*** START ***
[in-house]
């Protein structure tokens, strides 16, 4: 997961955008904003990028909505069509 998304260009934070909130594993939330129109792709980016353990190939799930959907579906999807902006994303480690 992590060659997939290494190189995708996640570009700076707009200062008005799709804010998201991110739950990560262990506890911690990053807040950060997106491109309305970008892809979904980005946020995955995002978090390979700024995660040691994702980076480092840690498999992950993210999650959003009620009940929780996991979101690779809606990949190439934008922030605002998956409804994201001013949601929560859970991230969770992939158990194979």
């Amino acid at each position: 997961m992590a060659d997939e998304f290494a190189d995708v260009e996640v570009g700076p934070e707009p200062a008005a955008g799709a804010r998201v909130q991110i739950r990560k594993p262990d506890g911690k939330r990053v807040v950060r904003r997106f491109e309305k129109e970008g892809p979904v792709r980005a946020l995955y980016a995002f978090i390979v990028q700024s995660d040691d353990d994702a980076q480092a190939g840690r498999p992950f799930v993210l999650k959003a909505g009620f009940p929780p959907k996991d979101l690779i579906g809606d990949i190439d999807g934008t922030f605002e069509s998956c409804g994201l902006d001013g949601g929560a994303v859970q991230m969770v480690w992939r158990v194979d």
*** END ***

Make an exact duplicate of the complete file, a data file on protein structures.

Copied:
[in-house]
């Protein structure tokens, strides 16, 4: 997961955008904003990028909505069509 998304260009934070909130594993939330129109792709980016353990190939799930959907579906999807902006994303480690 992590060659997939290494190189995708996640570009700076707009200062008005799709804010998201991110739950990560262990506890911690990053807040950060997106491109309305970008892809979904980005946020995955995002978090390979700024995660040691994702980076480092840690498999992950993210999650959003009620009940929780996991979101690779809606990949190439934008922030605002998956409804994201001013949601929560859970991230969770992939158990194979």
């Amino acid at each position: 997961m992590a060659d997939e998304f290494a190189d995708v260009e996640v570009g700076p934070e707009p200062a008005a955008g799709a804010r998201v909130q991110i739950r990560k594993p262990d506890g911690k939330r990053v807040v950060r904003r997106f491109e309305k129109e970008g892809p979904v792709r980005a946020l995955y980016a995002f978090i390979v990028q700024s995660d040691d353990d994702a980076q480092a190939g840690r498999p992950f799930v993210l999650k959003a909505g009620f009940p929780p959907k996991d979101l690779i579906g809606d990949i190439d999807g934008t922030f605002e069509s998956c409804g994201l902006d001013g949601g929560a994303v859970q991230m969770v480690w992939r158990v194979d």